Distant Planet With Possibility Of Liquid Iron Rain

Scientists have detected an exoplanet in another solar system where the weather forecast is always radical: 100% chance that the most terrible rain imaginable will fall, with drops of incandescent liquid iron.
Researchers said on Wednesday they used the ESPRESSO instrument to hunt down planets from the Extremely Large Telescope of the European Southern Observatory in Chile to observe a planet called WASP-76b, located about 640 light-years from Earth. It is almost twice as big as Jupiter, the largest planet in our solar system.
Planets discovered outside our solar system are called exoplanets, and WASP-76b is one of the most extreme in terms of climate and chemistry. It is part of a family of exoplanets sighted in recent years and called “ultra-hot” gas giants.
It is located very close to its star, which is almost twice as large as the Sun. WASP-76b orbits only three times the radius of that star, much closer than Mercury – the innermost planet in our solar system – orbits. the Sun. The same face always faces its star, the same thing that happens with the Moon and Earth.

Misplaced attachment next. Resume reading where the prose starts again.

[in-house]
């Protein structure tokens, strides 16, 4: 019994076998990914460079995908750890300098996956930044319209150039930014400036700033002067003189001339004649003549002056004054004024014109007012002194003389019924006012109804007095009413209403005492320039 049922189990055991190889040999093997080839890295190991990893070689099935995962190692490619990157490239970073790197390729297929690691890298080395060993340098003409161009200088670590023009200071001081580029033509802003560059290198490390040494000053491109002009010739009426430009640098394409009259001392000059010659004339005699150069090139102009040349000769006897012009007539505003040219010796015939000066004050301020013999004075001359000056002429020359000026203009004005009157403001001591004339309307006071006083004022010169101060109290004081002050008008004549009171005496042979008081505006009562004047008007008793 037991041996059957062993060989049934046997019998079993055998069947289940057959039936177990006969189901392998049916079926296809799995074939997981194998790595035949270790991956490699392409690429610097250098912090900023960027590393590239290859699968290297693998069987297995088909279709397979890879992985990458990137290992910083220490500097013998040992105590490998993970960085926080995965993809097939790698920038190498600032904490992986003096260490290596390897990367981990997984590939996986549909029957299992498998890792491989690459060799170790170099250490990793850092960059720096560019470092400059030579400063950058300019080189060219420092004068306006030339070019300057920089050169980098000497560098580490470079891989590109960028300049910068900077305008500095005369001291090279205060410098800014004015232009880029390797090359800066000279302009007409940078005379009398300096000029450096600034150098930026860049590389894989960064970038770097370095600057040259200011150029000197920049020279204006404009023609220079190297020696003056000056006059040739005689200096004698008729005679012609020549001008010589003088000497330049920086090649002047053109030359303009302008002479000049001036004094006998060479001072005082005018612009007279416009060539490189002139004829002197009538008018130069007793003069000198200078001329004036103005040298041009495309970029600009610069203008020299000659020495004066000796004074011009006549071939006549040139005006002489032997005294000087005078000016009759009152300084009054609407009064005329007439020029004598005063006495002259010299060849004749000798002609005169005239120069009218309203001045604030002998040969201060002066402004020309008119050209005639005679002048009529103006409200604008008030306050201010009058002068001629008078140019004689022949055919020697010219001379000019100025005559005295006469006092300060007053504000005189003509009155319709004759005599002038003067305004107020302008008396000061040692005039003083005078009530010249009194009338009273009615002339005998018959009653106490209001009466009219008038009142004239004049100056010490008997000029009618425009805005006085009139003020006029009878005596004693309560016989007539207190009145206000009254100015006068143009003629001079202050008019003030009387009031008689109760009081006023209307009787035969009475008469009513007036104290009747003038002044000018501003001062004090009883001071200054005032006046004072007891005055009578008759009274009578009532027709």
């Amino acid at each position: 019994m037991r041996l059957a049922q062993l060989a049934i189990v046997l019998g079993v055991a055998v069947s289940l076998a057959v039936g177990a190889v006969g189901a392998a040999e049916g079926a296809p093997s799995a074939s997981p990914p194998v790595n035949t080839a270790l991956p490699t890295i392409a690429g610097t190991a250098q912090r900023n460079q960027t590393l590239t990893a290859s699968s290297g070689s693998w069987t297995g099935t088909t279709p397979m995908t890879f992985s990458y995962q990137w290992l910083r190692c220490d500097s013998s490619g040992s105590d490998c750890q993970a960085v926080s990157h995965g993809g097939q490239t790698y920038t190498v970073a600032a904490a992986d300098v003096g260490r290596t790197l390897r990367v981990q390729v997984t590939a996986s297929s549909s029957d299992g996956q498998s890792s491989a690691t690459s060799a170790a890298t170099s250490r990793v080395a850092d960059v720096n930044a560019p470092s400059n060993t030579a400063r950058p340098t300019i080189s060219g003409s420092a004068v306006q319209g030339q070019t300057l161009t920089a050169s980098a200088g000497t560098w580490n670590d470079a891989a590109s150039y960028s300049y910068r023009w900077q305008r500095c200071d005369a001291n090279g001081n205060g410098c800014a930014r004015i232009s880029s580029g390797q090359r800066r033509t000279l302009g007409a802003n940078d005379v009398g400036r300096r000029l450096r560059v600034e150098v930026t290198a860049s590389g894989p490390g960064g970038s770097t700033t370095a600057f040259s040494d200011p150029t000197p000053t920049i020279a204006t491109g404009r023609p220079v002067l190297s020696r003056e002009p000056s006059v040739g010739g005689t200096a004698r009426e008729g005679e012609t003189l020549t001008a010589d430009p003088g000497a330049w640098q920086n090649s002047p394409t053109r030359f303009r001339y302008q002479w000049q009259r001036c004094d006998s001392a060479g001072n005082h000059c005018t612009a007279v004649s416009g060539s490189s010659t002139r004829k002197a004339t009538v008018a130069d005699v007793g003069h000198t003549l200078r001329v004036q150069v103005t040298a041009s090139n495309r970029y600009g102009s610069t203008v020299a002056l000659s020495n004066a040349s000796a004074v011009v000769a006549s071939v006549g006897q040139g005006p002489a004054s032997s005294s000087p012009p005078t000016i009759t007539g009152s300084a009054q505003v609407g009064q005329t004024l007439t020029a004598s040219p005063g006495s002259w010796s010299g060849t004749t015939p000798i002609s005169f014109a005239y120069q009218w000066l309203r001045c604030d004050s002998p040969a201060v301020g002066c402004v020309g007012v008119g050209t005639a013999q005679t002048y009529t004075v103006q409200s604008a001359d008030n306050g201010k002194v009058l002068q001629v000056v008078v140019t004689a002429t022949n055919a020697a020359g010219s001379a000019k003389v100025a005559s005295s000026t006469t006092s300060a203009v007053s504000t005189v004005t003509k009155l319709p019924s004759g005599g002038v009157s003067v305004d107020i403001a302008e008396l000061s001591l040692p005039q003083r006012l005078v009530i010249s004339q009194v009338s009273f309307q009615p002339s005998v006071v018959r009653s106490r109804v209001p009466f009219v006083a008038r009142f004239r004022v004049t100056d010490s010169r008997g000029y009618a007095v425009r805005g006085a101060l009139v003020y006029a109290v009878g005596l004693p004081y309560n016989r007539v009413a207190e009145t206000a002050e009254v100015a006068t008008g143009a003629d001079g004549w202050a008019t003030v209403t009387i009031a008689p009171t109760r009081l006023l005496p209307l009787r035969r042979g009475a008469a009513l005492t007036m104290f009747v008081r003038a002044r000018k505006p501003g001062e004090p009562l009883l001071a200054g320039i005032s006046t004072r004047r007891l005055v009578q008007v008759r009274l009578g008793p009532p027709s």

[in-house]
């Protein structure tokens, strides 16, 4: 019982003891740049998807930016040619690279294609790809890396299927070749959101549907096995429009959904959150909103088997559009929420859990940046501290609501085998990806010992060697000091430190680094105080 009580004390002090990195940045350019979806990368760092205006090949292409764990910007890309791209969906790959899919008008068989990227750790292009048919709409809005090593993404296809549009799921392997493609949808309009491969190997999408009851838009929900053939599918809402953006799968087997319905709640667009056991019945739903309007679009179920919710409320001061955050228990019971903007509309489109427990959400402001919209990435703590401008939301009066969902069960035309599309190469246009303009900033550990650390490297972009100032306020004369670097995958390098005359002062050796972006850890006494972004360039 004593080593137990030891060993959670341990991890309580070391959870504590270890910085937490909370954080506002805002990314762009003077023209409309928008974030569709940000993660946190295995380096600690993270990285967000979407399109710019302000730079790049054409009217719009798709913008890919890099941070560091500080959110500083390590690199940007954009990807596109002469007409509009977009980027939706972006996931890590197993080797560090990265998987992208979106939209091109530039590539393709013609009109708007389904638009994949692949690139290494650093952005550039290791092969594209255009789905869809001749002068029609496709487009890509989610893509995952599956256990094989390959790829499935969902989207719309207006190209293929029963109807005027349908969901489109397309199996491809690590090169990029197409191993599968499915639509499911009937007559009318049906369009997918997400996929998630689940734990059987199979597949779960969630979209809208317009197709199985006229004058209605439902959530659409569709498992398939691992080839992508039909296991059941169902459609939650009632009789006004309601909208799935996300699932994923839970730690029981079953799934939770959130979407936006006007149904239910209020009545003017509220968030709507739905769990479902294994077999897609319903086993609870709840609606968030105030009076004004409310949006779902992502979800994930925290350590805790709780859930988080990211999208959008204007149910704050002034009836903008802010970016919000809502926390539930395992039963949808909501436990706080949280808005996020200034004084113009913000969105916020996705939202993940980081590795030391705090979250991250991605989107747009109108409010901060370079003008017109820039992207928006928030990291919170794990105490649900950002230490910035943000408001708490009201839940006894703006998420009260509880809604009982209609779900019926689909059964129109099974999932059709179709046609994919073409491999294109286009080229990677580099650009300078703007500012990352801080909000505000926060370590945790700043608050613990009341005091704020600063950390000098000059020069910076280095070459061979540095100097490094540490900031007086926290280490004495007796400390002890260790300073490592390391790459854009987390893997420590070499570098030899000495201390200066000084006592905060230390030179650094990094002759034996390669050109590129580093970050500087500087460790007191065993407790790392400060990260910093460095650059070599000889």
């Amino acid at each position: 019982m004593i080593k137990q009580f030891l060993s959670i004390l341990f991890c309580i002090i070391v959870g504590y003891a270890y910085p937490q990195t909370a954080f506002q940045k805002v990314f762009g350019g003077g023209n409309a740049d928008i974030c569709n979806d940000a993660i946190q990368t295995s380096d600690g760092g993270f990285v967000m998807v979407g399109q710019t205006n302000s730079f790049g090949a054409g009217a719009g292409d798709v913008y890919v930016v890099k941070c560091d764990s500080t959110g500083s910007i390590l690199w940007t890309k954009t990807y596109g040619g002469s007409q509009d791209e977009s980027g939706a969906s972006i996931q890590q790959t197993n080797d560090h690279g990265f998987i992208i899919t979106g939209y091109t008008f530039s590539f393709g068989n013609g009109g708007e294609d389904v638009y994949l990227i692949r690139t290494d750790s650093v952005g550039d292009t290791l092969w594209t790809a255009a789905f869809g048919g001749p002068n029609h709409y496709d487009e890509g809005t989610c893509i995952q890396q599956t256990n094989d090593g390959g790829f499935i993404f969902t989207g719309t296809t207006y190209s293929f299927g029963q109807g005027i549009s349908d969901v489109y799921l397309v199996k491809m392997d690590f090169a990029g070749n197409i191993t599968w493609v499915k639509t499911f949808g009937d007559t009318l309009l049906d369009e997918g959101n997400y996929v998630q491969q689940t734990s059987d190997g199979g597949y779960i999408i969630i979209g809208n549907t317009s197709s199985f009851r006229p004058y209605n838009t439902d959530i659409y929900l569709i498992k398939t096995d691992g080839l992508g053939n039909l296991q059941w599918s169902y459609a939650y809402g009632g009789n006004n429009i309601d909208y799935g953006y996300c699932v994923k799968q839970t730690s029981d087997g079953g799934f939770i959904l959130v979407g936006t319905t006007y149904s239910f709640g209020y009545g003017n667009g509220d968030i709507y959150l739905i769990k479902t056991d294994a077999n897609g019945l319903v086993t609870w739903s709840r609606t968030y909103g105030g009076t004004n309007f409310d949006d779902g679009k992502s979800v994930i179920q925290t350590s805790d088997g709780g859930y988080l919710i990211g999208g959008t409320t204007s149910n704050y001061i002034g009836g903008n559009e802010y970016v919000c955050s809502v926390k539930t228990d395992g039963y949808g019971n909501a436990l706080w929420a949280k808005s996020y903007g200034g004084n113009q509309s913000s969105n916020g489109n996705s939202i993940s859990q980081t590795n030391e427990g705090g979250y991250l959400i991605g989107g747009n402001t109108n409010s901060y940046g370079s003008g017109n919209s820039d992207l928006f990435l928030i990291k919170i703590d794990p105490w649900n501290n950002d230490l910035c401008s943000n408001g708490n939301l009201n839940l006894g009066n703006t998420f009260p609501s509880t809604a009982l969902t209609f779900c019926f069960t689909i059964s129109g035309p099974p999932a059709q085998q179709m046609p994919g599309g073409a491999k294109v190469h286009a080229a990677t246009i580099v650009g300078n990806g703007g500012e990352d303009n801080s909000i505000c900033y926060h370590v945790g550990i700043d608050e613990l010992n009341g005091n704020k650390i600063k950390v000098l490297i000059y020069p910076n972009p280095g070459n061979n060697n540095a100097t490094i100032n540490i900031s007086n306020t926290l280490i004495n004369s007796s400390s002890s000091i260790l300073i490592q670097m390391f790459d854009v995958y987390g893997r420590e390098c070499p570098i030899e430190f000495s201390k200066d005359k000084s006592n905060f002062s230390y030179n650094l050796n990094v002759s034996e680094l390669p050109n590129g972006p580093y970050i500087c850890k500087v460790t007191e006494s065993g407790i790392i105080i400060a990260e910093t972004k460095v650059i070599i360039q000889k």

WASP-76b receives 4,000 times more solar radiation than Tierra del Sol and its lit face is charred, with temperatures of 2,400 degrees Celsius. This terrible heat evaporates the metals present on the planet, with strong winds that carry iron vapor to the dark, colder face, where it condenses into liquid drops.
Cast iron rain may be unique to these “ultra-hot” exoplanets, according to University of Geneva astronomer David Ehrenreich, who led the study published in the journal Nature.
WASP-76b illustrates the exotic nature of some exoplanets and shows that much remains to be discovered about other planetary systems.
“The extreme weather conditions found in WASP-76b and its siblings, other ‘ultra-hot’ gas giants, have not been found anywhere in our solar system and would be very difficult to reproduce in a laboratory,” said Ehrenreich. “Therefore, these exotic objects are unique laboratories to test our climate models and understand the most extreme forms of atmospheric evolution.”
“The ‘zoo’ of planetary systems is well above our expectations,” added astrophysicist María Rosa Zapatero Osorio, from the Madrid Center for Astrobiology, co-author of the study and coordinator of the ESPRESSO scientific team.